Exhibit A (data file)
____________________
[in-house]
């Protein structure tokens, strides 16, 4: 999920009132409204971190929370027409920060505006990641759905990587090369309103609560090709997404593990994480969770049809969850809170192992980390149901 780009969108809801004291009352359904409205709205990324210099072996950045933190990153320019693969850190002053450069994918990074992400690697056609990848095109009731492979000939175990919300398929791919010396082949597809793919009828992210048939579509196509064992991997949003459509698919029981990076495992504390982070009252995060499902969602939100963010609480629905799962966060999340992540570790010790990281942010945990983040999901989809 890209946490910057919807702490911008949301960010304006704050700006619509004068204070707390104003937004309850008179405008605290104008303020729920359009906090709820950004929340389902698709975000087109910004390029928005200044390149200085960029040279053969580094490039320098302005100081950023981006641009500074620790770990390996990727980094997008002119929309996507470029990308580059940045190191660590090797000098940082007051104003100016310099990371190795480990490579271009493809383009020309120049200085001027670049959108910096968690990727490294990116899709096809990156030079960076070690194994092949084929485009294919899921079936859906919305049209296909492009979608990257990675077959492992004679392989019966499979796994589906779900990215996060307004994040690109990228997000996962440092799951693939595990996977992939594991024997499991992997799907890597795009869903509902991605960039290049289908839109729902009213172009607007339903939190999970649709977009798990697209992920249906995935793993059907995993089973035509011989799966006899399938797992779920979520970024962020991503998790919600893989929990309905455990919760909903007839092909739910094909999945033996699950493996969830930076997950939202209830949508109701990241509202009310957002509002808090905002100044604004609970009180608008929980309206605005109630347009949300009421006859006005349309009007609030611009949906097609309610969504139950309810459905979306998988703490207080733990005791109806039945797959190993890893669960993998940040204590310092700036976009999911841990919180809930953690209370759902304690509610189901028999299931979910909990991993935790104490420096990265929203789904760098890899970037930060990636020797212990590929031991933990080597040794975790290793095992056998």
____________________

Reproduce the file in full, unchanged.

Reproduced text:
[in-house]
């Protein structure tokens, strides 16, 4: 999920009132409204971190929370027409920060505006990641759905990587090369309103609560090709997404593990994480969770049809969850809170192992980390149901 780009969108809801004291009352359904409205709205990324210099072996950045933190990153320019693969850190002053450069994918990074992400690697056609990848095109009731492979000939175990919300398929791919010396082949597809793919009828992210048939579509196509064992991997949003459509698919029981990076495992504390982070009252995060499902969602939100963010609480629905799962966060999340992540570790010790990281942010945990983040999901989809 890209946490910057919807702490911008949301960010304006704050700006619509004068204070707390104003937004309850008179405008605290104008303020729920359009906090709820950004929340389902698709975000087109910004390029928005200044390149200085960029040279053969580094490039320098302005100081950023981006641009500074620790770990390996990727980094997008002119929309996507470029990308580059940045190191660590090797000098940082007051104003100016310099990371190795480990490579271009493809383009020309120049200085001027670049959108910096968690990727490294990116899709096809990156030079960076070690194994092949084929485009294919899921079936859906919305049209296909492009979608990257990675077959492992004679392989019966499979796994589906779900990215996060307004994040690109990228997000996962440092799951693939595990996977992939594991024997499991992997799907890597795009869903509902991605960039290049289908839109729902009213172009607007339903939190999970649709977009798990697209992920249906995935793993059907995993089973035509011989799966006899399938797992779920979520970024962020991503998790919600893989929990309905455990919760909903007839092909739910094909999945033996699950493996969830930076997950939202209830949508109701990241509202009310957002509002808090905002100044604004609970009180608008929980309206605005109630347009949300009421006859006005349309009007609030611009949906097609309610969504139950309810459905979306998988703490207080733990005791109806039945797959190993890893669960993998940040204590310092700036976009999911841990919180809930953690209370759902304690509610189901028999299931979910909990991993935790104490420096990265929203789904760098890899970037930060990636020797212990590929031991933990080597040794975790290793095992056998």